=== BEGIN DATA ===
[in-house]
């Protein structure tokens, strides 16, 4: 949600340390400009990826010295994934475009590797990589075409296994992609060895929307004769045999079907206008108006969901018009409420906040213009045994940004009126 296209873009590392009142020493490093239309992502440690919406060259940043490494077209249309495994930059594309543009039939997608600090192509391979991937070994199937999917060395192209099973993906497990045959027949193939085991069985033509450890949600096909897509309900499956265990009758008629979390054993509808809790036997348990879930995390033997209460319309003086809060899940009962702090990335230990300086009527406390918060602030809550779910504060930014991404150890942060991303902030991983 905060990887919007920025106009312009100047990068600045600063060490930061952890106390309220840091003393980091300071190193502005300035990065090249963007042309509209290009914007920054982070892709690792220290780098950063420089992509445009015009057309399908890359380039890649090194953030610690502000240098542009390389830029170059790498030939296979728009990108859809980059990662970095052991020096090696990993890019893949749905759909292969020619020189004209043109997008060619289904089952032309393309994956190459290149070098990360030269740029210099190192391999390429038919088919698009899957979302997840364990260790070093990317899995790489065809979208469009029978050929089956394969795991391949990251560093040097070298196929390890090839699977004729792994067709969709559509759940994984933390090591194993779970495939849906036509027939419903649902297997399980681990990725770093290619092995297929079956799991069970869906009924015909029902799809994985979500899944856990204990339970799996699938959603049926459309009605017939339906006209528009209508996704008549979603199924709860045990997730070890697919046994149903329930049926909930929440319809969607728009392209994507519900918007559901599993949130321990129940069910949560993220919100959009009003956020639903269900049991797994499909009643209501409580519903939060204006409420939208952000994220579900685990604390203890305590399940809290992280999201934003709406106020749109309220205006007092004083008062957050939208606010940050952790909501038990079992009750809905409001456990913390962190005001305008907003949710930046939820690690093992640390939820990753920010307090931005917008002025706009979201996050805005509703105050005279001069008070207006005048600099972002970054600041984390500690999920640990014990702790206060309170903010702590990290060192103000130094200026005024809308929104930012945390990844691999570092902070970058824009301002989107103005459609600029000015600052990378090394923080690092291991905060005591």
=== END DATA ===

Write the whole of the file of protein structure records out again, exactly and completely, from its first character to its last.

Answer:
[in-house]
């Protein structure tokens, strides 16, 4: 949600340390400009990826010295994934475009590797990589075409296994992609060895929307004769045999079907206008108006969901018009409420906040213009045994940004009126 296209873009590392009142020493490093239309992502440690919406060259940043490494077209249309495994930059594309543009039939997608600090192509391979991937070994199937999917060395192209099973993906497990045959027949193939085991069985033509450890949600096909897509309900499956265990009758008629979390054993509808809790036997348990879930995390033997209460319309003086809060899940009962702090990335230990300086009527406390918060602030809550779910504060930014991404150890942060991303902030991983 905060990887919007920025106009312009100047990068600045600063060490930061952890106390309220840091003393980091300071190193502005300035990065090249963007042309509209290009914007920054982070892709690792220290780098950063420089992509445009015009057309399908890359380039890649090194953030610690502000240098542009390389830029170059790498030939296979728009990108859809980059990662970095052991020096090696990993890019893949749905759909292969020619020189004209043109997008060619289904089952032309393309994956190459290149070098990360030269740029210099190192391999390429038919088919698009899957979302997840364990260790070093990317899995790489065809979208469009029978050929089956394969795991391949990251560093040097070298196929390890090839699977004729792994067709969709559509759940994984933390090591194993779970495939849906036509027939419903649902297997399980681990990725770093290619092995297929079956799991069970869906009924015909029902799809994985979500899944856990204990339970799996699938959603049926459309009605017939339906006209528009209508996704008549979603199924709860045990997730070890697919046994149903329930049926909930929440319809969607728009392209994507519900918007559901599993949130321990129940069910949560993220919100959009009003956020639903269900049991797994499909009643209501409580519903939060204006409420939208952000994220579900685990604390203890305590399940809290992280999201934003709406106020749109309220205006007092004083008062957050939208606010940050952790909501038990079992009750809905409001456990913390962190005001305008907003949710930046939820690690093992640390939820990753920010307090931005917008002025706009979201996050805005509703105050005279001069008070207006005048600099972002970054600041984390500690999920640990014990702790206060309170903010702590990290060192103000130094200026005024809308929104930012945390990844691999570092902070970058824009301002989107103005459609600029000015600052990378090394923080690092291991905060005591």